‘Ambulance and police. Something’s happened. I don’t know what. But my little girl.’ A sob choked off the sentence… ‘It’s my daughter.’
When a young girl disappears from the edge of the local forest, the Gloucestershire police are convinced she’s been taken by the same killer who stabbed to death beautiful, young Emily Risman eighteen years ago. They’re desperate to finally have the evidence to put him away. To save another girl before it’s too late.
Only Detective Anna Gwynne thinks he isn’t the real killer.
Anna can’t find proof and as time is running out, she realises she needs to get inside the killer’s twisted mind. And she knows just who to ask. Hector Shaw, in prison for killing the six men who caused his own daughter’s death.
Can Anna get what she needs from Hector before another life is lost, or could he lead her down a path that puts her own life in grave danger?
An absolutely page-turning thriller that will have you hooked. If you love Val McDermid, Angela Marsons and M.J. Arlidge, you won’t be able to put down The Silent Girls.
As someone who loves a good serial killer thriller the blurb for this book had me hooked and then from the first chapter Dylan reeled me in.
I found something utterly likeable about Detective Anna Gwynne, maybe it’s her no nonsense attitude, her fighting spirit or her intelligence and slightly weirdly working mind. Whatever it is, she was the perfectly written detective for this novel.
Hector Shaw was such an intriguing part of this story, and I hope that my feeling he might reappear at some point in a future novel does come to pass. I felt there was a lot of thought put into the psychology of his character, why he committed the crimes he did and why he would choose to try and assist Anna with finding this killer in particular. He was easily one of my favourite parts of this book.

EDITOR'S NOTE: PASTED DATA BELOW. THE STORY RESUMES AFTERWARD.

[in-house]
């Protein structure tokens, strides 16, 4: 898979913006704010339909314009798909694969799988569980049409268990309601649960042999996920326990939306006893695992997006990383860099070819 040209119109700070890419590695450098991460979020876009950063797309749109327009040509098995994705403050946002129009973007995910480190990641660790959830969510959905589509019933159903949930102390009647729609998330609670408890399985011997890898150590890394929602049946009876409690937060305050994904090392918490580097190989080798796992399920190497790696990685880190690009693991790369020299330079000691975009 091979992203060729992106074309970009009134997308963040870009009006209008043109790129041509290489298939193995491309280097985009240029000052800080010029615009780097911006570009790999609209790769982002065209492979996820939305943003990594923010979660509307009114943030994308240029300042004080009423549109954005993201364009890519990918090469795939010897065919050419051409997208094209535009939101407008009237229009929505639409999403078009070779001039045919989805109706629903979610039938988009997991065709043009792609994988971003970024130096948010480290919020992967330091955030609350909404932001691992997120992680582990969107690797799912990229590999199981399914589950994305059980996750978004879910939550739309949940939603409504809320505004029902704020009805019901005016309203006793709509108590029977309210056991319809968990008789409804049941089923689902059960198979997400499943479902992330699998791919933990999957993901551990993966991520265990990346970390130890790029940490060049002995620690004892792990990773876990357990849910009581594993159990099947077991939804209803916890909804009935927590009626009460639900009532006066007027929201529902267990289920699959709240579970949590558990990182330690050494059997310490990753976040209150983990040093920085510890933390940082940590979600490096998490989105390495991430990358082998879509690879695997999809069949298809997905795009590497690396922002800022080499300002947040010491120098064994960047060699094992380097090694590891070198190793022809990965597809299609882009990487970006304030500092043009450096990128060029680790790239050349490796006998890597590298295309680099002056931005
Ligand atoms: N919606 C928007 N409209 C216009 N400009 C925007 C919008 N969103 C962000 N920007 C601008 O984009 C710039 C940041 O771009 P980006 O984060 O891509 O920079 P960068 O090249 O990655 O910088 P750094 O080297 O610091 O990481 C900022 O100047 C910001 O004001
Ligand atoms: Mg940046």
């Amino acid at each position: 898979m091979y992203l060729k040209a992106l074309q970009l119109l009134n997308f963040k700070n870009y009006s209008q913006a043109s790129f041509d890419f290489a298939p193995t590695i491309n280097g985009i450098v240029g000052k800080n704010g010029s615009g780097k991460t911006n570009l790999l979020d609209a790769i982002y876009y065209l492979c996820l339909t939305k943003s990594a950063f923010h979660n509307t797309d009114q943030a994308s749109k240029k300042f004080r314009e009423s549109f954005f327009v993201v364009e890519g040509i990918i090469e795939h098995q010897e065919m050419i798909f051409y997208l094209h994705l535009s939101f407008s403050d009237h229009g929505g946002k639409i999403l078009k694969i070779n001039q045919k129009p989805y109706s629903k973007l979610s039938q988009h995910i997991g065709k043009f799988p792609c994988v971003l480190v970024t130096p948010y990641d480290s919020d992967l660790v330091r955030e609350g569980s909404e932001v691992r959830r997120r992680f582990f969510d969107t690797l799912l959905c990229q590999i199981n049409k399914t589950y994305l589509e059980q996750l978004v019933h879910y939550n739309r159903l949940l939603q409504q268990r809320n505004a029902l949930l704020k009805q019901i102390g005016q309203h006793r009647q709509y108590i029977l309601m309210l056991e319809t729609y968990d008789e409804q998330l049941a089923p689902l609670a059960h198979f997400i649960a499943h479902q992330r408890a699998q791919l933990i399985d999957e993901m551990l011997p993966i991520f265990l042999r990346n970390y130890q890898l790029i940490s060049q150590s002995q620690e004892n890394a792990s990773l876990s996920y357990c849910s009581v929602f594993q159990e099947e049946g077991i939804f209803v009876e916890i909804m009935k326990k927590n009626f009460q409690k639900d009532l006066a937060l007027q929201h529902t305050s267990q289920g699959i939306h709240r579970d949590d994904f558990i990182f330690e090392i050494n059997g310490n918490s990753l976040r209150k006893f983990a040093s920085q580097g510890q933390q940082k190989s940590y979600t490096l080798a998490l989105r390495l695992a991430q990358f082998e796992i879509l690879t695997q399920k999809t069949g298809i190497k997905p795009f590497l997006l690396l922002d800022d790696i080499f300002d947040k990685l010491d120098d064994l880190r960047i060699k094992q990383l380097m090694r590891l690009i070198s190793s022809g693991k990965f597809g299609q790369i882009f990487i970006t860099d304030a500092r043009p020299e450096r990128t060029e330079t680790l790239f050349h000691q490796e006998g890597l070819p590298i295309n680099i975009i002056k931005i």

From the beginning I found myself second guessing each persons reasons for wanting to assume Neville Cooper was The Woodsman. I couldn’t see him as the killer but equally I couldn’t see the real suspect either, and I am happy to say I didn’t guess until close to the end of the book, just before the final reveal. I did flip backwards and forwards on who I thought it might be a fair few times in the novel, even thinking perhaps one of the policemen were trying to cover their tracks. There weren’t too many people I didn’t suspect in this one. Dylan did keep me guessing for the entirety of this novel.
The detail that went into some of the crime scenes was something that drew me into the story more, and I was both intrigued and disturbed by the chapters that were from the point of view of the killer. There were pieces in those chapters that definitely made my skin chill, but personally I found them to be a fantastic addition to the storyline.
I’m sure I should be disturbed by the amount of crime books being set in or around the Bristol area, but it’s actually quite entertaining being able to spot places I know appearing throughout this book.
For me a great start to the Detective Anna Gwynne series, it kept me hooked from beginning to end and was more than suitably chilling! I can’t wait to read more from Dylan Young.
Thank you to Bookouture & NetGalley for providing me this copy in exchange for an honest review.